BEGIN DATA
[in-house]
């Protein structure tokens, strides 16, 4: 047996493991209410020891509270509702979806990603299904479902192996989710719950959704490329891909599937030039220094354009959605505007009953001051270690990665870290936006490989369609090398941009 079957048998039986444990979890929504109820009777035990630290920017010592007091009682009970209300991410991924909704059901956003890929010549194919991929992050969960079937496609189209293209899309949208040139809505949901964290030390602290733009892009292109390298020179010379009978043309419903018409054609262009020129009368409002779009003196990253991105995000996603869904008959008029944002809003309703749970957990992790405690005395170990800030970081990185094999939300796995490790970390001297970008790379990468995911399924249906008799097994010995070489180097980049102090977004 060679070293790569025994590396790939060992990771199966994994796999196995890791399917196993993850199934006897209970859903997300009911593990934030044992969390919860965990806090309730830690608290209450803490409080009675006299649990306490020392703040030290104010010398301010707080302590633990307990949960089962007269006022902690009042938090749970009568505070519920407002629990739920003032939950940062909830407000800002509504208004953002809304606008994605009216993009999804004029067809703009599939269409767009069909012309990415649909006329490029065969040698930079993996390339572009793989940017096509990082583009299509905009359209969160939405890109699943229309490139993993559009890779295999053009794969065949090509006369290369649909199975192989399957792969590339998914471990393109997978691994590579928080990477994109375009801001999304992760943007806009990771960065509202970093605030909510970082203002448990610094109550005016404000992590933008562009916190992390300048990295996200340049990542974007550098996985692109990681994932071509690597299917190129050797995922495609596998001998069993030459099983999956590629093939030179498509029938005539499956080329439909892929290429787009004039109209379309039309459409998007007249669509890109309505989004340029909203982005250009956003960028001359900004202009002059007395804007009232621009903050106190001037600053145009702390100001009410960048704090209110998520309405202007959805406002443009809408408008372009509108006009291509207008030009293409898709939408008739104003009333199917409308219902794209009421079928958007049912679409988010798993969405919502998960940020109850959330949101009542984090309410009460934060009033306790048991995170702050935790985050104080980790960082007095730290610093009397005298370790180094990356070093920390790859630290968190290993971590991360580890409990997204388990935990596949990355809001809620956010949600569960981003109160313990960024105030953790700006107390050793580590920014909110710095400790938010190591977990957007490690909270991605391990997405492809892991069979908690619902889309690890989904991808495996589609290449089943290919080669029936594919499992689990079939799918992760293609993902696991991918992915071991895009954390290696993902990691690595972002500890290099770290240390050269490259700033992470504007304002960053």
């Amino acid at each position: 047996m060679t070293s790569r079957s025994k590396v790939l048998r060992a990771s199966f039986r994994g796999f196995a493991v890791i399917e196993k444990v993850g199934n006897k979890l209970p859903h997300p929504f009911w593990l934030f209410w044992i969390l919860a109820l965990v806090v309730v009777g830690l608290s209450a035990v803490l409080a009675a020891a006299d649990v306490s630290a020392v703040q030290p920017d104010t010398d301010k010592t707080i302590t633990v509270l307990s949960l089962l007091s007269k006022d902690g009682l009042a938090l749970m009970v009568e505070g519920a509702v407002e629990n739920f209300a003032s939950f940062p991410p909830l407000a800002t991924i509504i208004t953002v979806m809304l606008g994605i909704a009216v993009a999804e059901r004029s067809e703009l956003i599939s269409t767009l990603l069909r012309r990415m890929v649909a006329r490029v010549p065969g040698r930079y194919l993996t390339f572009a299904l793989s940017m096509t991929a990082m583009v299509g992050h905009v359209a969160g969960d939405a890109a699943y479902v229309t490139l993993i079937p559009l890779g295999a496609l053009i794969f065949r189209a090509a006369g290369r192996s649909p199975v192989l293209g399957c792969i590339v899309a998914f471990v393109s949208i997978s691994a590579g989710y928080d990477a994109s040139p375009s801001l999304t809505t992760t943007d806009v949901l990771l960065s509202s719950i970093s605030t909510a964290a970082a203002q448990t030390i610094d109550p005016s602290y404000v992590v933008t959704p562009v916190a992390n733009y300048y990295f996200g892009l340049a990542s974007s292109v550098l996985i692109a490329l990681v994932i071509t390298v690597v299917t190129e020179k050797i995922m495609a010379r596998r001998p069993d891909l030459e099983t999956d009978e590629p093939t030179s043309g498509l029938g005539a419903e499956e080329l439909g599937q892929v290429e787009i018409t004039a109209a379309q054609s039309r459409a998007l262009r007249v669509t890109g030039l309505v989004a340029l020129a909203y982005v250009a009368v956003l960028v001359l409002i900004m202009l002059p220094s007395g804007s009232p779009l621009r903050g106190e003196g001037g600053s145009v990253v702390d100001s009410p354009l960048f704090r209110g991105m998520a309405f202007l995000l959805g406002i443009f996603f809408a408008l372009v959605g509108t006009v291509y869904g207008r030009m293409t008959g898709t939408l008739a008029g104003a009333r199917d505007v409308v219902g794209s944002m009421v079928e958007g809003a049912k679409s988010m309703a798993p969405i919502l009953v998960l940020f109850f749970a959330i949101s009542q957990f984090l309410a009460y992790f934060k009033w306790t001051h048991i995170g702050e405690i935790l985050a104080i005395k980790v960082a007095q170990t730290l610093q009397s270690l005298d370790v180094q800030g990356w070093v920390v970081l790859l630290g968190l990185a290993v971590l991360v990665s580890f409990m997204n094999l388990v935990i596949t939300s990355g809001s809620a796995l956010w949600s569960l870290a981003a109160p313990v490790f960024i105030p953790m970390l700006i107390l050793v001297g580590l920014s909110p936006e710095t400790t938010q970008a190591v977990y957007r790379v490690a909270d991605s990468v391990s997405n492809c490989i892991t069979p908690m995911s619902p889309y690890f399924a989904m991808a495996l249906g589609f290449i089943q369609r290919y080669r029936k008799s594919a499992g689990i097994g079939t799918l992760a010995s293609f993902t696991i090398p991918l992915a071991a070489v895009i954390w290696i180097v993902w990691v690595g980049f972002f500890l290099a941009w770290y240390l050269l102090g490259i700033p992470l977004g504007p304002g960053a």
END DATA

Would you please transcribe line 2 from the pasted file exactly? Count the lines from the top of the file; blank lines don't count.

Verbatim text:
């Protein structure tokens, strides 16, 4: 047996493991209410020891509270509702979806990603299904479902192996989710719950959704490329891909599937030039220094354009959605505007009953001051270690990665870290936006490989369609090398941009 079957048998039986444990979890929504109820009777035990630290920017010592007091009682009970209300991410991924909704059901956003890929010549194919991929992050969960079937496609189209293209899309949208040139809505949901964290030390602290733009892009292109390298020179010379009978043309419903018409054609262009020129009368409002779009003196990253991105995000996603869904008959008029944002809003309703749970957990992790405690005395170990800030970081990185094999939300796995490790970390001297970008790379990468995911399924249906008799097994010995070489180097980049102090977004 060679070293790569025994590396790939060992990771199966994994796999196995890791399917196993993850199934006897209970859903997300009911593990934030044992969390919860965990806090309730830690608290209450803490409080009675006299649990306490020392703040030290104010010398301010707080302590633990307990949960089962007269006022902690009042938090749970009568505070519920407002629990739920003032939950940062909830407000800002509504208004953002809304606008994605009216993009999804004029067809703009599939269409767009069909012309990415649909006329490029065969040698930079993996390339572009793989940017096509990082583009299509905009359209969160939405890109699943229309490139993993559009890779295999053009794969065949090509006369290369649909199975192989399957792969590339998914471990393109997978691994590579928080990477994109375009801001999304992760943007806009990771960065509202970093605030909510970082203002448990610094109550005016404000992590933008562009916190992390300048990295996200340049990542974007550098996985692109990681994932071509690597299917190129050797995922495609596998001998069993030459099983999956590629093939030179498509029938005539499956080329439909892929290429787009004039109209379309039309459409998007007249669509890109309505989004340029909203982005250009956003960028001359900004202009002059007395804007009232621009903050106190001037600053145009702390100001009410960048704090209110998520309405202007959805406002443009809408408008372009509108006009291509207008030009293409898709939408008739104003009333199917409308219902794209009421079928958007049912679409988010798993969405919502998960940020109850959330949101009542984090309410009460934060009033306790048991995170702050935790985050104080980790960082007095730290610093009397005298370790180094990356070093920390790859630290968190290993971590991360580890409990997204388990935990596949990355809001809620956010949600569960981003109160313990960024105030953790700006107390050793580590920014909110710095400790938010190591977990957007490690909270991605391990997405492809892991069979908690619902889309690890989904991808495996589609290449089943290919080669029936594919499992689990079939799918992760293609993902696991991918992915071991895009954390290696993902990691690595972002500890290099770290240390050269490259700033992470504007304002960053």